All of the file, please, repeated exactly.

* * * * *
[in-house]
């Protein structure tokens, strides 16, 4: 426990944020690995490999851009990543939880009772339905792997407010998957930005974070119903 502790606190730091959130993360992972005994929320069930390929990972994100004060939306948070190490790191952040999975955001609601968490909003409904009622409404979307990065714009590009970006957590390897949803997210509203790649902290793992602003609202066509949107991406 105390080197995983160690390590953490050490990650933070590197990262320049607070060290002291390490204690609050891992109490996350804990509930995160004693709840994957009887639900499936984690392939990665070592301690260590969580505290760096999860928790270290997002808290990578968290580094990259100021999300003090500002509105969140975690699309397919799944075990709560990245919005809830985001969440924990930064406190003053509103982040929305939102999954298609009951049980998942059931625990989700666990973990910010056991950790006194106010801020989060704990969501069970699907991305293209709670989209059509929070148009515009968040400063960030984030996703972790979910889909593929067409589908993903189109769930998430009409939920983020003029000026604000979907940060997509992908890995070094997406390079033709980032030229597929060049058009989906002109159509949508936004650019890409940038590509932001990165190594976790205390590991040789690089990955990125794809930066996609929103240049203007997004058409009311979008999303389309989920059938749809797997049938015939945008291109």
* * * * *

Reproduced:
[in-house]
């Protein structure tokens, strides 16, 4: 426990944020690995490999851009990543939880009772339905792997407010998957930005974070119903 502790606190730091959130993360992972005994929320069930390929990972994100004060939306948070190490790191952040999975955001609601968490909003409904009622409404979307990065714009590009970006957590390897949803997210509203790649902290793992602003609202066509949107991406 105390080197995983160690390590953490050490990650933070590197990262320049607070060290002291390490204690609050891992109490996350804990509930995160004693709840994957009887639900499936984690392939990665070592301690260590969580505290760096999860928790270290997002808290990578968290580094990259100021999300003090500002509105969140975690699309397919799944075990709560990245919005809830985001969440924990930064406190003053509103982040929305939102999954298609009951049980998942059931625990989700666990973990910010056991950790006194106010801020989060704990969501069970699907991305293209709670989209059509929070148009515009968040400063960030984030996703972790979910889909593929067409589908993903189109769930998430009409939920983020003029000026604000979907940060997509992908890995070094997406390079033709980032030229597929060049058009989906002109159509949508936004650019890409940038590509932001990165190594976790205390590991040789690089990955990125794809930066996609929103240049203007997004058409009311979008999303389309989920059938749809797997049938015939945008291109």